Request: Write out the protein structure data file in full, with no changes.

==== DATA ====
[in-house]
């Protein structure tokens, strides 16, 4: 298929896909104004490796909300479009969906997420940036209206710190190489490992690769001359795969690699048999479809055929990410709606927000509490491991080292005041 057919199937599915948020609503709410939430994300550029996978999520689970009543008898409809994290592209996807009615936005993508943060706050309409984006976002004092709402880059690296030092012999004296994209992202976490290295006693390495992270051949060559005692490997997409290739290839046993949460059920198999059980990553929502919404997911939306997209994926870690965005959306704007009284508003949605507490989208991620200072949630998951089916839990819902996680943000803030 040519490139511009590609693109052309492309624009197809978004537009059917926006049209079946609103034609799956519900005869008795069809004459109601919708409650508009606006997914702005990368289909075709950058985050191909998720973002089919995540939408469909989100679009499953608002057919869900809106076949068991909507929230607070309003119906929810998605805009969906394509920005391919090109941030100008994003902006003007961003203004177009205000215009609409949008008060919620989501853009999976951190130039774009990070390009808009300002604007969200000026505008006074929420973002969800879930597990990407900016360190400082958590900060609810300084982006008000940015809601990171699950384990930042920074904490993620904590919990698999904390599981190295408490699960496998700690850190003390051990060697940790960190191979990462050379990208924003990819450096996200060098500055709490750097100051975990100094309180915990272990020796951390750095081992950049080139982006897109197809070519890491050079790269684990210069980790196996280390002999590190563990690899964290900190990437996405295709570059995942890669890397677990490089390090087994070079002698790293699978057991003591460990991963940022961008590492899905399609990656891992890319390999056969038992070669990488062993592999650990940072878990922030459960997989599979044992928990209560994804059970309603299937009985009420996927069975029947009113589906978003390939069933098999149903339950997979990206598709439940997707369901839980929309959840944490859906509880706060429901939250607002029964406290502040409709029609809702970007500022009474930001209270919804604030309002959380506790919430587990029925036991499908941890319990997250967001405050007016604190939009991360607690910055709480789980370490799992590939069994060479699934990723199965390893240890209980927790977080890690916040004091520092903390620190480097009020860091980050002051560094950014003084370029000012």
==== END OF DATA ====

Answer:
[in-house]
């Protein structure tokens, strides 16, 4: 298929896909104004490796909300479009969906997420940036209206710190190489490992690769001359795969690699048999479809055929990410709606927000509490491991080292005041 057919199937599915948020609503709410939430994300550029996978999520689970009543008898409809994290592209996807009615936005993508943060706050309409984006976002004092709402880059690296030092012999004296994209992202976490290295006693390495992270051949060559005692490997997409290739290839046993949460059920198999059980990553929502919404997911939306997209994926870690965005959306704007009284508003949605507490989208991620200072949630998951089916839990819902996680943000803030 040519490139511009590609693109052309492309624009197809978004537009059917926006049209079946609103034609799956519900005869008795069809004459109601919708409650508009606006997914702005990368289909075709950058985050191909998720973002089919995540939408469909989100679009499953608002057919869900809106076949068991909507929230607070309003119906929810998605805009969906394509920005391919090109941030100008994003902006003007961003203004177009205000215009609409949008008060919620989501853009999976951190130039774009990070390009808009300002604007969200000026505008006074929420973002969800879930597990990407900016360190400082958590900060609810300084982006008000940015809601990171699950384990930042920074904490993620904590919990698999904390599981190295408490699960496998700690850190003390051990060697940790960190191979990462050379990208924003990819450096996200060098500055709490750097100051975990100094309180915990272990020796951390750095081992950049080139982006897109197809070519890491050079790269684990210069980790196996280390002999590190563990690899964290900190990437996405295709570059995942890669890397677990490089390090087994070079002698790293699978057991003591460990991963940022961008590492899905399609990656891992890319390999056969038992070669990488062993592999650990940072878990922030459960997989599979044992928990209560994804059970309603299937009985009420996927069975029947009113589906978003390939069933098999149903339950997979990206598709439940997707369901839980929309959840944490859906509880706060429901939250607002029964406290502040409709029609809702970007500022009474930001209270919804604030309002959380506790919430587990029925036991499908941890319990997250967001405050007016604190939009991360607690910055709480789980370490799992590939069994060479699934990723199965390893240890209980927790977080890690916040004091520092903390620190480097009020860091980050002051560094950014003084370029000012």